When I started medical school almost a year ago, I had no idea what to…
PCMS Member Corner: Parkinson’s Law
As a physician, I spend a lot of time trying to figure out why things happen. Usually, I think about why the patient has their problem, but other times my mind goes to why we physicians have so much busywork. Since I graduated from medical school in ’01, it seems the amount of inane bureaucratic tasks we are required to fulfill has grown exponentially. It seems we have an army of bureaucrats standing behind us, directing us to do disruptive tasks that make our job harder, then patting themselves on the back thinking they are helping to save lives.
Much of this can be explained by Parkinson’s Law. The law, which was published in the Economist in 1955, applied the observation that work expands to fill the time available for its completion to any administrative body. It explains, using human nature, why a bureaucracy is destined to expand, even while the amount of actual work it accomplishes is stagnant.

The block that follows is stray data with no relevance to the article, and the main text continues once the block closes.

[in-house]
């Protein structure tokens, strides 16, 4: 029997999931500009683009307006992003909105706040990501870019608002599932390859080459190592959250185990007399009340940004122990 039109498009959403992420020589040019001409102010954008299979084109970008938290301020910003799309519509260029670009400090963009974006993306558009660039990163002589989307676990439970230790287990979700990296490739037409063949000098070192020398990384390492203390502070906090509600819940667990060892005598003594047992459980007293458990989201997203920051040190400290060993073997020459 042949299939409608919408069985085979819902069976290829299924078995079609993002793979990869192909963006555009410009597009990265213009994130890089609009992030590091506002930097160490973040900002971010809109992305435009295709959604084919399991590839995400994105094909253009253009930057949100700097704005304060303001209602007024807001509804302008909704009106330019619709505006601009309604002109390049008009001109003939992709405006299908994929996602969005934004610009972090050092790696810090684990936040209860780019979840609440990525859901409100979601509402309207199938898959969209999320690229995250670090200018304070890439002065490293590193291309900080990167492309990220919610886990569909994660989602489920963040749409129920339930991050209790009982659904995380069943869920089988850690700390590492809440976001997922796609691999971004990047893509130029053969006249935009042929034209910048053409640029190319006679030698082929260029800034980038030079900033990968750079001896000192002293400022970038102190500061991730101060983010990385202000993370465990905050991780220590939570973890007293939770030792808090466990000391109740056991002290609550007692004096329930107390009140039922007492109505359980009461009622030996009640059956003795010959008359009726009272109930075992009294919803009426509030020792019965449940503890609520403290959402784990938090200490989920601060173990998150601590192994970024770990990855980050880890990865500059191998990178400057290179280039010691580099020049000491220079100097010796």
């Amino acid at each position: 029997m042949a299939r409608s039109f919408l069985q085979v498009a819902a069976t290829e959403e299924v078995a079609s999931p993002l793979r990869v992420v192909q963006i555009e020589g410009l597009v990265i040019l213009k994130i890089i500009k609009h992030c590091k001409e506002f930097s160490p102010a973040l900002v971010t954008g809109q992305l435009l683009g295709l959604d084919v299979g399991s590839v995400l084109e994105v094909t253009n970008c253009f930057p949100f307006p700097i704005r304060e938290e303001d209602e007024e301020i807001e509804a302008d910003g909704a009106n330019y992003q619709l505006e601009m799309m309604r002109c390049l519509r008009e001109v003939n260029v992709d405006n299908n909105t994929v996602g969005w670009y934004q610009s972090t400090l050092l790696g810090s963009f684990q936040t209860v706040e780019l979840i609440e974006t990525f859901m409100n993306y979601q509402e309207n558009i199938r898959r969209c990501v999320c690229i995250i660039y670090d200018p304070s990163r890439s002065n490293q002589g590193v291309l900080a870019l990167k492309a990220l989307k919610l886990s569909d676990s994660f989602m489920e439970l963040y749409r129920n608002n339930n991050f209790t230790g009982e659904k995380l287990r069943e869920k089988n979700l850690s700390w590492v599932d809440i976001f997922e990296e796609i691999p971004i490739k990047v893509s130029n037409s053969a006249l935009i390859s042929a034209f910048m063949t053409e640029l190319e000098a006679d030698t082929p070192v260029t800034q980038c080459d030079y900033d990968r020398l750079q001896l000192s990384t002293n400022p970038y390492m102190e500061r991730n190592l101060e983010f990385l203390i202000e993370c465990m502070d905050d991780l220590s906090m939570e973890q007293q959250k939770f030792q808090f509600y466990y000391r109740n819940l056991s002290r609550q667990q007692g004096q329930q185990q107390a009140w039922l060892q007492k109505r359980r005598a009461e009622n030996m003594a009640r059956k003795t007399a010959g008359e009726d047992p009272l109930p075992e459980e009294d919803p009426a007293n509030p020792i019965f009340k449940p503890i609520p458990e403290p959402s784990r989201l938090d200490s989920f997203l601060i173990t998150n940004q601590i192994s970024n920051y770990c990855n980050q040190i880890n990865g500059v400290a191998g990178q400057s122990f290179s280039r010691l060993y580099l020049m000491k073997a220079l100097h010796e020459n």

Instead of me trying to summarize the paper, please read it for yourself here.
Although C. Northcote Parkinson used the British Navy as an example, we see the same effect in health care.
This graph from Health Care Costs, A Primer; The Henry J Kaiser Family Foundation shows the steep rise that has occurred in just the years from 1970 to 2009.
Recently, it was estimated that more than a third of US healthcare costs go to bureaucracy. And according to a Harvard Business Review article by Kenneth Segel,“Bureaucracy is destroying value in innumerable ways, including slowing problem solving, discouraging innovation and diverting huge amounts of time into politicking and “working the system.’” I am sure this is something everyone in medicine has experienced.
What can we do about it? There are several “lean daily management systems” approaches that have been found to be helpful. But as Upton Sinclair said, “It is difficult to get a man to understand something when his salary depends upon his not understanding it.” I am pessimistic the necessary changes could come from administrators themselves, which leaves the solution to politicians. How can we physicians – who understand the problems – make things better? Joining organizations like PCMS and the Arizona Medical Association helps (thank you very much), but we can do more. Getting politically involved and financially supporting great organizations like the Arizona Medical Association Political Action Committee (ArMPAC) are ways everyone can help make a difference.
Written by Dr. Roy Loewenstein, PCMS Board President